Courtesy Matthew Wilson

At a slalom race in Colorado during a postgraduate year at Burke—a common step for skiers looking to make the national team—Moriah tore the ACL in her other knee. In a journal entry written during her recovery, Mo seemed to will herself to optimism: “I know god has a plan for me.” It was the same thought, recast in a mother’s hope and grief, that struck Karen when the police showed up outside their home a week before Moriah’s 26th birthday. “God’s spirit was very much alive in her,” Karen says. “When the officer told me she had died, I instantly shot into the sky.” Looking up at the clouds, she screamed: “I know you have a plan.”

Life at Dartmouth College in Hanover, New Hampshire, was a version of the world Mo had always inhabited: an idyllic New England town where dozens of Burkies had gone before her, and where life was structured according to the rhythms of ski racing. She found friends, joined a sorority, majored in engineering, did well. But she was beginning to see the ceiling close in on her skiing dreams. While her knee healed, Mo spent her freshman year “free skiing” while her teammates drilled for competitions. When she finally returned to racing, she seemed always to finish just outside of contention for a berth in the next “carnival” race, as the intercollegiate circuit is called: those spots were reserved for each team’s top six competitors, and Dartmouth’s team was among the best in the country.

So Mo did what she did best: she worked. She pushed her team on long training rides in the fall and spring, spent more time in the weight room. Mo made top billing for the team, finally, in a makeup race late in her senior year. It was the last ski race she would enter. “All of that transpired into her drive—she had all of this unfulfilled podium time, and it made her want it and fight for it that much more in the biking world,” Karen says. “She wanted it so badly.”

Sometimes Cash couldn’t help but think it was stupid to be mourning a woman she’d known scarcely six months. But that’s how it was. Karen was in awe of the sisterly, soulmate feeling she observed so early in her daughter’s friendship with Cash. Their six months had been the same six months in which Moriah had gone fully pro, launched a newsletter, and decided to quit her job. Cash became a window into the moments she’d missed as Moriah began to make her mark on in the world. “There was so much I wish I had talked to her about,” Karen says.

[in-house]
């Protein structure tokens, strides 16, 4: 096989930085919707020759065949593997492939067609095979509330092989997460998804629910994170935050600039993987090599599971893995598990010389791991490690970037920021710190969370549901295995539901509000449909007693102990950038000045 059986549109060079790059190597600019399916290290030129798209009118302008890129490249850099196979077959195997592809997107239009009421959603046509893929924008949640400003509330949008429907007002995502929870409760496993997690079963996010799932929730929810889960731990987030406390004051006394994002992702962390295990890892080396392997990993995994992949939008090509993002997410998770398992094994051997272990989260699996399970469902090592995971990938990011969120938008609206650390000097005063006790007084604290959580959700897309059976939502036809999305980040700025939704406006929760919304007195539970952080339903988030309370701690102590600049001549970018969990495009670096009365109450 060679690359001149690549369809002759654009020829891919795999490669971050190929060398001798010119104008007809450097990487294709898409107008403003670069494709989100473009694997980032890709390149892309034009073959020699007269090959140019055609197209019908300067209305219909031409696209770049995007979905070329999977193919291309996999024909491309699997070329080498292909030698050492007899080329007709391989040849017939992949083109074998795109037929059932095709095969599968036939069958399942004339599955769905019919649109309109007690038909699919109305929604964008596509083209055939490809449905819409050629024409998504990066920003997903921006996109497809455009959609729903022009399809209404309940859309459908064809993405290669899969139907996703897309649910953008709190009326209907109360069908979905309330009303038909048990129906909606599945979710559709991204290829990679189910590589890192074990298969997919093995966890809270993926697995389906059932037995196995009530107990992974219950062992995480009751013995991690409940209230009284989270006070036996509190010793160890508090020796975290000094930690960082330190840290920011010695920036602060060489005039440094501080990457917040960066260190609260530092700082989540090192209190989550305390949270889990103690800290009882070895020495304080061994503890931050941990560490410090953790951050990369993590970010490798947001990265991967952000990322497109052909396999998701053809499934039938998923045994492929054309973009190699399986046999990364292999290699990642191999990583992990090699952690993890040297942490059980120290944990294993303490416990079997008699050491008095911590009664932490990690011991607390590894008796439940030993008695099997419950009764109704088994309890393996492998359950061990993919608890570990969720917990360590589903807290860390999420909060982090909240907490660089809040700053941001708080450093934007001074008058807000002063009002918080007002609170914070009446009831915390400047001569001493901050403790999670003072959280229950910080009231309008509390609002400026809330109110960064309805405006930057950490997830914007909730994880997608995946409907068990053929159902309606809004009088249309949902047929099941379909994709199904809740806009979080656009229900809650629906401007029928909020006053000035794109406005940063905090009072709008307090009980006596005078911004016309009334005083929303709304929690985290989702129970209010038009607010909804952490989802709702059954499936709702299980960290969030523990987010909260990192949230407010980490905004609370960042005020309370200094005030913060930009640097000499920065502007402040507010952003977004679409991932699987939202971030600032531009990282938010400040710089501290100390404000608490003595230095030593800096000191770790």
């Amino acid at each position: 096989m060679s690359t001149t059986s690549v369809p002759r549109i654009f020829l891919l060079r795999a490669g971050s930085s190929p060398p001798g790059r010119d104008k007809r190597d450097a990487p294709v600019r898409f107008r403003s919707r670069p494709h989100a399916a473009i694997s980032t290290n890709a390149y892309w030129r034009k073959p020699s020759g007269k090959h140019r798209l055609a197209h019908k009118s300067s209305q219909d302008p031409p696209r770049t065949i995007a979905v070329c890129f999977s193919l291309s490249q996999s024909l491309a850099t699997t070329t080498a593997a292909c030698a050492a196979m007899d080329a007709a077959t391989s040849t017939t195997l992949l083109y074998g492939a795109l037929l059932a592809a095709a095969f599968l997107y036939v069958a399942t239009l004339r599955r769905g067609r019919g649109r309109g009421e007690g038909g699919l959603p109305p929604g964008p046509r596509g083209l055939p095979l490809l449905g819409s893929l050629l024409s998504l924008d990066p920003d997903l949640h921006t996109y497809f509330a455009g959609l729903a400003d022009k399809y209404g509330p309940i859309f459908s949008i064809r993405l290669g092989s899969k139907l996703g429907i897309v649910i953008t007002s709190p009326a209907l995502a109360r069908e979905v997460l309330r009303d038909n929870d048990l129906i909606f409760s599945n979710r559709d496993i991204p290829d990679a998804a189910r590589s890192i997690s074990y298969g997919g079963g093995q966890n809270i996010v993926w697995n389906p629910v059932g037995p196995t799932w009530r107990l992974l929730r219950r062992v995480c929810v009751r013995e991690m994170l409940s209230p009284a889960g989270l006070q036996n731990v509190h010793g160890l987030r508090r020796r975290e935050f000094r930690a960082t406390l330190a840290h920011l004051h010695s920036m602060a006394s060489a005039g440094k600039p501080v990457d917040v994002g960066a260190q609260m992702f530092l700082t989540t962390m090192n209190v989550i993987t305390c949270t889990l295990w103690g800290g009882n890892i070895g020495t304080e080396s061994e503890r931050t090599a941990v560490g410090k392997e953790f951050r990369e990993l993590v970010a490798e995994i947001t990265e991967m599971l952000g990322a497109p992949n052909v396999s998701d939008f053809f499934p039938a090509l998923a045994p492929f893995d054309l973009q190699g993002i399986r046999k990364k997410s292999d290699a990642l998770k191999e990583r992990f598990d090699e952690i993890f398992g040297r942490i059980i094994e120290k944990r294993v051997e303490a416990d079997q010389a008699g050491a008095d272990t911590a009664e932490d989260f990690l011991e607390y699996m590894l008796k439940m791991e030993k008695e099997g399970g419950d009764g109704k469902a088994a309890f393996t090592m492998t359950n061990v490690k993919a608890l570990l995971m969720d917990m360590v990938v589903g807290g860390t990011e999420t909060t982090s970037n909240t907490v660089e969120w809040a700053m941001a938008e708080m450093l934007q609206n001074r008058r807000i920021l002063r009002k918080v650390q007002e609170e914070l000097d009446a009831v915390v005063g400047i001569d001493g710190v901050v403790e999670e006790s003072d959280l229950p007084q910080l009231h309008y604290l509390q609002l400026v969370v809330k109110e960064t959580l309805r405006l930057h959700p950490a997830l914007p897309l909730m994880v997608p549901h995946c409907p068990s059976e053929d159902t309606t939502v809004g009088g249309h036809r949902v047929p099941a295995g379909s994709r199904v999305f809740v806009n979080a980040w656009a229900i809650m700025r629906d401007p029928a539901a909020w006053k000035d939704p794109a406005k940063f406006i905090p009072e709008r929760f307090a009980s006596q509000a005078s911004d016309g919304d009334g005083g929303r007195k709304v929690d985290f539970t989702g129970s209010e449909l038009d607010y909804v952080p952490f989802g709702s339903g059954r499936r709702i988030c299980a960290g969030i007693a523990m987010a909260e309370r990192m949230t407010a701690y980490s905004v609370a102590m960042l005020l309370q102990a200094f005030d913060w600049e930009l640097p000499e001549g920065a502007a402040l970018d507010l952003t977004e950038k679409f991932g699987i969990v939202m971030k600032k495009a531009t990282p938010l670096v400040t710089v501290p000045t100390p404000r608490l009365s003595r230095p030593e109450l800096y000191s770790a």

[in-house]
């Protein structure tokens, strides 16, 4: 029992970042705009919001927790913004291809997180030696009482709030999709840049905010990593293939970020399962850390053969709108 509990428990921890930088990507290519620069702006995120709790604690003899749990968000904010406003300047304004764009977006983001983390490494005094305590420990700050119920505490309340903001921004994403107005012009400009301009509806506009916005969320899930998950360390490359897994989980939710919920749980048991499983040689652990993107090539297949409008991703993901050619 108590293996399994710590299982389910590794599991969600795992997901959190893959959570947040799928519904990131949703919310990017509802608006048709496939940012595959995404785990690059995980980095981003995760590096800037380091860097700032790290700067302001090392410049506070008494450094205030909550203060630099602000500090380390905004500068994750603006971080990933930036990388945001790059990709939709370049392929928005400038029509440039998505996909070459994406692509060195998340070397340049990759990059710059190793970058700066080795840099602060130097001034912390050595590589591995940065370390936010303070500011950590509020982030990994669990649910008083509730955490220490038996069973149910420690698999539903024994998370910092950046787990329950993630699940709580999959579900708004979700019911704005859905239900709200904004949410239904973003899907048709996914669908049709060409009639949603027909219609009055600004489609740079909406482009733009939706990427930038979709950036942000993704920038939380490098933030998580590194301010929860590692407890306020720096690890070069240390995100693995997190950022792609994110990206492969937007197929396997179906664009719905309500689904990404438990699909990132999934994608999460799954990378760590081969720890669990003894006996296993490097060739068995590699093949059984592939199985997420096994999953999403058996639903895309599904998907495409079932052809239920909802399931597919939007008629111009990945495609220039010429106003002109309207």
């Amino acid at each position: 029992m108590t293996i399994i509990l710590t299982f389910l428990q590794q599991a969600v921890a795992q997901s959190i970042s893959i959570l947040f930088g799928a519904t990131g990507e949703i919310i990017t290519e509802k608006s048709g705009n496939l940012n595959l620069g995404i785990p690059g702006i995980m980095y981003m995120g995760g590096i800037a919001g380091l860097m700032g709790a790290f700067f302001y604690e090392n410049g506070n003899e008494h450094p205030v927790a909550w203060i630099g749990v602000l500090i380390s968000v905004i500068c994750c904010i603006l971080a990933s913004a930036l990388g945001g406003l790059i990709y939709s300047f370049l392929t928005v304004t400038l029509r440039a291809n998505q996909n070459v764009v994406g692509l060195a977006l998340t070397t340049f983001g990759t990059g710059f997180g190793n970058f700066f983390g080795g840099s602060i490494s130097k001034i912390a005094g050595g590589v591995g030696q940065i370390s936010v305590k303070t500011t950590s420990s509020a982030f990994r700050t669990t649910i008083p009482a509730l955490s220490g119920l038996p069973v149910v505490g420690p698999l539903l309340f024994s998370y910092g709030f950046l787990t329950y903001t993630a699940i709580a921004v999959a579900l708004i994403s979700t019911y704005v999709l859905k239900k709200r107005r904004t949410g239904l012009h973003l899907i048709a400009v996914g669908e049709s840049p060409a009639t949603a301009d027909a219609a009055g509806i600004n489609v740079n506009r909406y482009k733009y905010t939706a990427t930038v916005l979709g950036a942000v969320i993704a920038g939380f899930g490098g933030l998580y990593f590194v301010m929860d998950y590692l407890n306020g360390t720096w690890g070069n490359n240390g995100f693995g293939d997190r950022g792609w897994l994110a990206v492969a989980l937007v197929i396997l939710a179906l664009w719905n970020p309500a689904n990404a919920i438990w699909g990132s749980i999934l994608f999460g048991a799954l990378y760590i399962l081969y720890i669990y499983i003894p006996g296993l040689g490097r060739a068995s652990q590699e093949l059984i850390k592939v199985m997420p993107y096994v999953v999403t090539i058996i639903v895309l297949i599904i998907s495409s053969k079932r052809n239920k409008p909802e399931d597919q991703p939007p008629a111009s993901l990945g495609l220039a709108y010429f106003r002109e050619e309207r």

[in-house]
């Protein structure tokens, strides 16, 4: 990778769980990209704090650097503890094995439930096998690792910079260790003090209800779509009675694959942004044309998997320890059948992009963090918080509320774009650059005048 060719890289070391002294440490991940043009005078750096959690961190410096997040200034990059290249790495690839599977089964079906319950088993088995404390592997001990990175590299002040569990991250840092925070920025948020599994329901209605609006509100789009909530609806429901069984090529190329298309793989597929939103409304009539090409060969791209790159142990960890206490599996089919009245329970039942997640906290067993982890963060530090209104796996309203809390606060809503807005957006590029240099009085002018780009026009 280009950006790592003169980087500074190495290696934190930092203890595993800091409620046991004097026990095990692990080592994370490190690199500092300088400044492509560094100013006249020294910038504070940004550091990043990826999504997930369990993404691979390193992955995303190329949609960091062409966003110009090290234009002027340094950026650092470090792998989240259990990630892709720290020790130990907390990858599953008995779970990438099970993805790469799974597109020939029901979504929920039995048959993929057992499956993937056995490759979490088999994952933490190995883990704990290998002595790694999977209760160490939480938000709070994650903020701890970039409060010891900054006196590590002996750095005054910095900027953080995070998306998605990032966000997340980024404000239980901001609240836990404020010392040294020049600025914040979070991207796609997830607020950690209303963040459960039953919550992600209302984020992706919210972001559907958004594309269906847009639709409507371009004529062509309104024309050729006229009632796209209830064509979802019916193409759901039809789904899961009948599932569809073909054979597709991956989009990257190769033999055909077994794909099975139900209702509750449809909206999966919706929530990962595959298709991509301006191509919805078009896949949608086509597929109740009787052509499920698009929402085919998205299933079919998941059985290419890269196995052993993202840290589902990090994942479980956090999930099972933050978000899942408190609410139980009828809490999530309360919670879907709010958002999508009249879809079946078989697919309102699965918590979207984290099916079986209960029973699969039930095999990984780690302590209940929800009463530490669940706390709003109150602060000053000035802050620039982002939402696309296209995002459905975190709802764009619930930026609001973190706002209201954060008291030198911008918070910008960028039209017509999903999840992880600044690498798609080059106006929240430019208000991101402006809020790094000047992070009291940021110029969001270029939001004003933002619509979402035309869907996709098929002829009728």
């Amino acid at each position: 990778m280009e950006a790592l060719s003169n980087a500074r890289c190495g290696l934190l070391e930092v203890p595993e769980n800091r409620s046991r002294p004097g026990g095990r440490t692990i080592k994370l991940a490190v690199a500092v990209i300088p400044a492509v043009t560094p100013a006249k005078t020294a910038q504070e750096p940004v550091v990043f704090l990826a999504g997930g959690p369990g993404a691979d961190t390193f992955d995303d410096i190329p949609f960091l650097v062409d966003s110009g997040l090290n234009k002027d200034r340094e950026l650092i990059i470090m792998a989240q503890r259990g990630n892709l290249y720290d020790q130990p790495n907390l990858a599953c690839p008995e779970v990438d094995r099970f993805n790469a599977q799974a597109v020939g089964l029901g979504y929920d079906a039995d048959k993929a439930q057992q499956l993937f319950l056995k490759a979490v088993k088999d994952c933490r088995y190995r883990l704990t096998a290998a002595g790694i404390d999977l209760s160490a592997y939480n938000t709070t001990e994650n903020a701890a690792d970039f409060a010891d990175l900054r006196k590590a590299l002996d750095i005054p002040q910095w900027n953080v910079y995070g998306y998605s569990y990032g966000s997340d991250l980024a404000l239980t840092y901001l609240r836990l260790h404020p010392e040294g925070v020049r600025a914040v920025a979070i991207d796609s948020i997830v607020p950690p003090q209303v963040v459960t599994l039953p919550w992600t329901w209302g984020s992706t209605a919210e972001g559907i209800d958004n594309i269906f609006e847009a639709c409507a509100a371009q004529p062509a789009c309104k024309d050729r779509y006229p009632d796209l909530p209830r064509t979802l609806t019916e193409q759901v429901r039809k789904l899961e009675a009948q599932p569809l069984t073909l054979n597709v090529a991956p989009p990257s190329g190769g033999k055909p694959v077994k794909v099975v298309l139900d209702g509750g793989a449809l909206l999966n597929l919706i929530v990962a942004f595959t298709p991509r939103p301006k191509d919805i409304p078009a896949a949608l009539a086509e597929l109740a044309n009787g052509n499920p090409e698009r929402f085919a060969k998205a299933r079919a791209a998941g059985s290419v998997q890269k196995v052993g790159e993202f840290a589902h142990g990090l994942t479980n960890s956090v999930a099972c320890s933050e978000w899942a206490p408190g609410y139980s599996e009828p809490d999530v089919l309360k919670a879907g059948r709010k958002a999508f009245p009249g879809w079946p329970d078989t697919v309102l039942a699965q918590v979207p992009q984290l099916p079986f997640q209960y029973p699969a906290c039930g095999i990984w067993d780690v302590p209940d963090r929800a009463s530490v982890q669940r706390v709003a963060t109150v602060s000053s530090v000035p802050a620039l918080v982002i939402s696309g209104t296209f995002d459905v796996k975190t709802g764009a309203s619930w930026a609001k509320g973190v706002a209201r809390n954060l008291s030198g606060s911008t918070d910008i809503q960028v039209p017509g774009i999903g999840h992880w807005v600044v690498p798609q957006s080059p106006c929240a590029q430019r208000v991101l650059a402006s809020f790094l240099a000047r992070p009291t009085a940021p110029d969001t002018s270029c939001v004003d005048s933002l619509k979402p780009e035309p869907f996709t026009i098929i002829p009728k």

Cash had lost her own mother to leukemia 10 years earlier, and Karen came to think of her as a second daughter. “We both have this missing piece,” Cash says. Over the summer, they spent time together in Vermont, holding each of Moriah’s things as Cash filled in trivia from weeks living in close quarters in Austin. This was her favorite sweatshirt. That face wash? Made by a Vermont company Moriah liked and had thought about approaching for sponsorship. Picking up Moriah’s toothpaste, Karen noticed the reusable plastic tube—a small daily habit, signaling a commitment to the environment. She’s using it now and gets a little reminder of her daughter “every time, I squeeze it,” she says. “There are so many things like that, where as I pull it out, it speaks to who she is.”

She seemed cocooned from the base impulses that define so many of us. She was a thoughtful friend, a paragon of discipline, a great listener.

Mo’s first-ever gravel race was a low-key affair north of San Francisco called the Old Growth Classic in the fall of 2019. She’d spent her life using a mountain bike as transportation, and in rural Vermont, nearly all the roads were gravel. Now Mo was eager to test a lifetime of compliments about her “engine.” Just back from a three-week bike trip in Europe to celebrate finishing college, she met up with an old ski teammate from Dartmouth, and told her, “Liv, I’m in really good shape—like, the best shape of my life.” She came in second overall.